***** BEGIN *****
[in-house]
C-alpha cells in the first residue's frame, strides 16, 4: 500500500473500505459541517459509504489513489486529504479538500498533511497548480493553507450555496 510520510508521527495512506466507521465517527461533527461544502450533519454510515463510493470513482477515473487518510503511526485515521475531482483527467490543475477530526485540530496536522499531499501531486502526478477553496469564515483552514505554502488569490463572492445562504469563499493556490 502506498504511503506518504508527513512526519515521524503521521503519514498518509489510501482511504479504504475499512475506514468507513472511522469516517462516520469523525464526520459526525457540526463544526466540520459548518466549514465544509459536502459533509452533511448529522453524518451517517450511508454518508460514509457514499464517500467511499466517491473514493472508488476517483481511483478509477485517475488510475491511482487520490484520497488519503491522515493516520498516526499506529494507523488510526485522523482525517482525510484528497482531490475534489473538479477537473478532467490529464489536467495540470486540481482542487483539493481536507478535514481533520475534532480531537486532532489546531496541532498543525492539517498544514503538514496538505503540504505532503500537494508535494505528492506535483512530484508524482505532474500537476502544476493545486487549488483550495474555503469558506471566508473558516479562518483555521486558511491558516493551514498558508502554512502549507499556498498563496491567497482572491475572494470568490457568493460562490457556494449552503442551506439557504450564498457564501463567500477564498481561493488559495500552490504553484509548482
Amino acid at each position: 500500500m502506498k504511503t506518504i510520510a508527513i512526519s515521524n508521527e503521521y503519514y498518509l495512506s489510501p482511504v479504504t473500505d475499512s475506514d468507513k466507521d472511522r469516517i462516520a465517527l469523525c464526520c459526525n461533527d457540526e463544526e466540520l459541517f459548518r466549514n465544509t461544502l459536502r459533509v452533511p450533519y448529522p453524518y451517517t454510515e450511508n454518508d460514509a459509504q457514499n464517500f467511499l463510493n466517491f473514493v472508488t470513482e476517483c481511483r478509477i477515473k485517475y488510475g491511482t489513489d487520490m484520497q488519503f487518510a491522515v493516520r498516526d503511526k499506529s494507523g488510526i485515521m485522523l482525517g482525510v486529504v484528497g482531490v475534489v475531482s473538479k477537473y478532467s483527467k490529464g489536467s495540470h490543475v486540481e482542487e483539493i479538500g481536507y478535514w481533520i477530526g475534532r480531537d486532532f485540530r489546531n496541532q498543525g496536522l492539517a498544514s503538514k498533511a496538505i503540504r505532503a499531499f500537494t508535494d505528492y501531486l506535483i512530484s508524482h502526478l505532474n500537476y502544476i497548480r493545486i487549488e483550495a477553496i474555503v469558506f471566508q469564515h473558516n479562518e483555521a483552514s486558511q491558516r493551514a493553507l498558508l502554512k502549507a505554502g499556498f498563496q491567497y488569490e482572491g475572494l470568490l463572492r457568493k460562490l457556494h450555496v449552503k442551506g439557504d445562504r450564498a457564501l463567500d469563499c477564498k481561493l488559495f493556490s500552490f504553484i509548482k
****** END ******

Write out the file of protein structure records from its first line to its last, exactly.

[in-house]
C-alpha cells in the first residue's frame, strides 16, 4: 500500500473500505459541517459509504489513489486529504479538500498533511497548480493553507450555496 510520510508521527495512506466507521465517527461533527461544502450533519454510515463510493470513482477515473487518510503511526485515521475531482483527467490543475477530526485540530496536522499531499501531486502526478477553496469564515483552514505554502488569490463572492445562504469563499493556490 502506498504511503506518504508527513512526519515521524503521521503519514498518509489510501482511504479504504475499512475506514468507513472511522469516517462516520469523525464526520459526525457540526463544526466540520459548518466549514465544509459536502459533509452533511448529522453524518451517517450511508454518508460514509457514499464517500467511499466517491473514493472508488476517483481511483478509477485517475488510475491511482487520490484520497488519503491522515493516520498516526499506529494507523488510526485522523482525517482525510484528497482531490475534489473538479477537473478532467490529464489536467495540470486540481482542487483539493481536507478535514481533520475534532480531537486532532489546531496541532498543525492539517498544514503538514496538505503540504505532503500537494508535494505528492506535483512530484508524482505532474500537476502544476493545486487549488483550495474555503469558506471566508473558516479562518483555521486558511491558516493551514498558508502554512502549507499556498498563496491567497482572491475572494470568490457568493460562490457556494449552503442551506439557504450564498457564501463567500477564498481561493488559495500552490504553484509548482
Amino acid at each position: 500500500m502506498k504511503t506518504i510520510a508527513i512526519s515521524n508521527e503521521y503519514y498518509l495512506s489510501p482511504v479504504t473500505d475499512s475506514d468507513k466507521d472511522r469516517i462516520a465517527l469523525c464526520c459526525n461533527d457540526e463544526e466540520l459541517f459548518r466549514n465544509t461544502l459536502r459533509v452533511p450533519y448529522p453524518y451517517t454510515e450511508n454518508d460514509a459509504q457514499n464517500f467511499l463510493n466517491f473514493v472508488t470513482e476517483c481511483r478509477i477515473k485517475y488510475g491511482t489513489d487520490m484520497q488519503f487518510a491522515v493516520r498516526d503511526k499506529s494507523g488510526i485515521m485522523l482525517g482525510v486529504v484528497g482531490v475534489v475531482s473538479k477537473y478532467s483527467k490529464g489536467s495540470h490543475v486540481e482542487e483539493i479538500g481536507y478535514w481533520i477530526g475534532r480531537d486532532f485540530r489546531n496541532q498543525g496536522l492539517a498544514s503538514k498533511a496538505i503540504r505532503a499531499f500537494t508535494d505528492y501531486l506535483i512530484s508524482h502526478l505532474n500537476y502544476i497548480r493545486i487549488e483550495a477553496i474555503v469558506f471566508q469564515h473558516n479562518e483555521a483552514s486558511q491558516r493551514a493553507l498558508l502554512k502549507a505554502g499556498f498563496q491567497y488569490e482572491g475572494l470568490l463572492r457568493k460562490l457556494h450555496v449552503k442551506g439557504d445562504r450564498a457564501l463567500d469563499c477564498k481561493l488559495f493556490s500552490f504553484i509548482k